Burmella paucivenosa, Godunko & Martynov & Staniczek, 2021

Godunko, Roman J., Martynov, Alexander V. & Staniczek, Arnold H., 2021, First fossil record of the mayfly family Vietnamellidae (Insecta, Ephemeroptera) from Burmese Amber confirms its Oriental origin and gives new insights into its evolution, ZooKeys 1036, pp. 99-120 : 99

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Burmella paucivenosa

sp. nov.

Burmella paucivenosa sp. nov. Figures 1 View Figure 1 , 2 View Figure 2 , 3 View Figure 3 , 4 View Figure 4 , 5 View Figure 5 , 6 View Figure 6 , Table 1

Material examined.

Holotype. Male imago in Mid-Cretaceous Burmese amber, SMNS collection, inventory number BU-179. Well preserved specimen visible in lateral aspect. Due to fragility, the piece of amber is additionally embedded in translucent resin to seal the specimen from oxygen and prevent mechanical damage. Body and both pairs of wings completely preserved (Figs 1 View Figure 1 , 4 View Figure 4 - 5 View Figure 5 ); most part of right and left foretibiae and both foretarsi missing; most part of caudal filaments missing. For measurements see Table 1 View Table 1 .

Derivation of name.

The species epithet combines Latin “paucus”, few, and “venosus”, veined, referring to the reduced wing venation of the hind wing.


Male imago: body length 5.75 mm; forewings with 3-4 marginal intercalaries connected with longitudinal veins, two free marginal intercalaries, no cross veins in anal field; hind wings strongly rounded, small, as long as 0.14 × of forewing length, three cross veins between C-Sc, three cross veins between Sc-RA, one cross vein between RA-RSa, one cross vein between RA-RSp, RS not forked; penis lobes relatively simple, obliquely truncate apically, nearly tube-like; strong apical tooth on outer margin.


Colouration relatively pale, yellowish-brown to dark brown; eyes and mesonotum darkest, dark brown to blackish; abdominal segments partly translucent; traces of dark brown maculation along of lateral margins of terga (Figs 1 View Figure 1 , 2 View Figure 2 , 4 View Figure 4 , 6 View Figure 6 ).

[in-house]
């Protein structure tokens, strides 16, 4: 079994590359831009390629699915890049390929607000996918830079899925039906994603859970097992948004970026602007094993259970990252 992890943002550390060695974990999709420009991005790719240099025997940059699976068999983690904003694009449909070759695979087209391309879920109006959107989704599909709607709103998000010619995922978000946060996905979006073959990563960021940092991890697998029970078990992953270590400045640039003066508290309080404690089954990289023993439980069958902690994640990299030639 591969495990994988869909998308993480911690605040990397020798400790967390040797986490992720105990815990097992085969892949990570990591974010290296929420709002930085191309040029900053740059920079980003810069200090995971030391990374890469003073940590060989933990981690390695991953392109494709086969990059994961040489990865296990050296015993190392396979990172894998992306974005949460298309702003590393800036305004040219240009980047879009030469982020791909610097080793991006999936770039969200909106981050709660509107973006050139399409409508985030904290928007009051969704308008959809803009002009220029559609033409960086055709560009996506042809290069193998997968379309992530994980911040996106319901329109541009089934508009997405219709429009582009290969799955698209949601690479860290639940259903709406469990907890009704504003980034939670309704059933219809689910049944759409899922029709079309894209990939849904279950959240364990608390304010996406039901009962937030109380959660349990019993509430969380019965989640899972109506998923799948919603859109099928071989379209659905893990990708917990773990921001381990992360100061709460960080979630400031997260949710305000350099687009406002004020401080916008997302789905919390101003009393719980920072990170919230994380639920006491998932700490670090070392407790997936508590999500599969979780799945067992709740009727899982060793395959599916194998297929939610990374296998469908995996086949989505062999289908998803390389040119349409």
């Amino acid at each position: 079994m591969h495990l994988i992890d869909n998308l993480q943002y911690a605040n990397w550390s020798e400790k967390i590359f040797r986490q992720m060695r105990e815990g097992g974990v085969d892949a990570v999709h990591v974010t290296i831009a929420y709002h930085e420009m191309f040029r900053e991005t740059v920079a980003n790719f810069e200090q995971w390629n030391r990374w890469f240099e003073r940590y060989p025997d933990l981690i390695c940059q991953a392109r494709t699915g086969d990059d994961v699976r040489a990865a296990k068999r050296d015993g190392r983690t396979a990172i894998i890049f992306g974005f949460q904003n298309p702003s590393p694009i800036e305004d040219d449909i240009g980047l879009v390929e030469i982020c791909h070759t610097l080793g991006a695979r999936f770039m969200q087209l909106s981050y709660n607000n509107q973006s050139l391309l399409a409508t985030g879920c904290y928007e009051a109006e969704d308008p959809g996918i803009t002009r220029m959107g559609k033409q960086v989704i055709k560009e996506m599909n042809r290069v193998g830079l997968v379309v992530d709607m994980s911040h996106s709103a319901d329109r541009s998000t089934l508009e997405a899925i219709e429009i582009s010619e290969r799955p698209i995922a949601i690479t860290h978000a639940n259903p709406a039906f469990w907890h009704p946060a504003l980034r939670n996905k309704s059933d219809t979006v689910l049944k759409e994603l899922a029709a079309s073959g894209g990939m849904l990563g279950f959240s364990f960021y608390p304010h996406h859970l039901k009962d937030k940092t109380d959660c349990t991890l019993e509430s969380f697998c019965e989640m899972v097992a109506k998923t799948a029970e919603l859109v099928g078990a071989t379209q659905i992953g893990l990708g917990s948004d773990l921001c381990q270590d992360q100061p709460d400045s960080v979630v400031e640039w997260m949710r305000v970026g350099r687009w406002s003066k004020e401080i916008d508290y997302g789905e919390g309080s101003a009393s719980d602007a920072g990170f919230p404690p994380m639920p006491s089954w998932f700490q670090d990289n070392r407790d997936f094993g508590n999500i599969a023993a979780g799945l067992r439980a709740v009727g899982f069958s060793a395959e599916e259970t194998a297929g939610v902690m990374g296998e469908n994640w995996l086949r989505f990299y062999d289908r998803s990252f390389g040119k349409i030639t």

Head. Compound eyes well-developed, large, widely rounded, medially contiguous; upper portion of compound eyes translucent and slightly yellowish apically, brownish-black basally; border between dorsal and ventral portions of compound eyes well distinguishable; lower portion of compound eyes brownish-black (Figs 1 View Figure 1 , 2A-C View Figure 2 ). Facets of compound eyes hexagonal. Ocelli poorly preserved, relatively small, without conspicuous colouration. Facial keel relatively small. Antennae slightly longer than head.

Thorax. General colouration yellowish-brown to brownish-black. Prothorax narrow, light brown. Mesonotal suture transverse, distinctly expressed; medioparapsidal suture relatively straight; lateroparapsidal suture distinctly curved laterally; scutellum not modified; no preserved natural colouration of pigmented area of mesonotum. Mesosternum with brownish basisternum and slightly paler furcasternum; basisternum elongated; furcasternal protuberances distinctly separated. Lateral sides of mesothorax light brown to brown, with blackish maculation. Metathorax brown to dark brown, blackish maculation dorsally (Fig. 2C, D View Figure 2 ).

Wings. Forewings hyaline, translucent, relatively narrow; venation well recognizable, light brown to dark brown; veins darker proximally and slightly paler distally; relatively small number of cross veins, especially in medial, cubital, and anal fields; no jagged edge along of ventral margin of forewings. Pterostigma with 3-4 simple veins. Vein sections between C and RA slightly frosted-brown distally; veins C and Sc brown to dark brown, visible all over their length; RS forked near base, after 0.14 of its length; iRS well-developed, connected with RSp by 5 cross veins, not approximated to RSa1; MA fork slightly asymmetrical, forked after 0.60-0.62 of its length; MA1 and MA2 connected with iMA by 2-3 cross veins; MP asymmetrical, forked after 0.25 of its length, MP1 and MP2 basally connected by a single cross vein; iMP relatively short, connected with MP1 and MP2 by single cross veins from each side; CuP smoothly curved toward wing base, basally connected with CuA by cross vein cua-cup, CuP connected with A1 by cross vein cup-a1, cua-cup located distally from cup-a1; in cubital field two secondary bifurcate veins iCu1+2 and iCu3+4 arising from CuA (i.e. four veins iCu1-iCu4 each reaching basitornal margin of forewing); basal end of CuP closely approximated to CuA base; A1 closely approximated to A2; no cross veins in anal field. Several intercalaries (iRSa, iRSa2, iMA, iMP) connected to longitudinal veins by crossveins; two small, basally free marginal intercalaries in R and MP fields; no free intercalary veins in cubital and anal fields (Figs 1 View Figure 1 , 4 View Figure 4 ).

Hind wings hyaline, translucent, strongly rounded, small, as long as 0.14 of forewing length; venation light brown to brown; venation significantly simplified, with strong reduction of number of longitudinal and cross veins; ventral margin of hind wings without jagged edge. Few cross veins between C-Sc (3 veins), Sc-RA (3 veins), RA-RSa (one vein), and RA-RSp (one vein); no triads of RS, MA and MP; MA connected with R; MP approaching CuA; no secondary branches of cubital veins; no free marginal intercalaries; costal process rounded apically, markedly protruding above anterior wing margin, situated at nearly middle of hind wing length (Fig. 5A, B View Figure 5 ).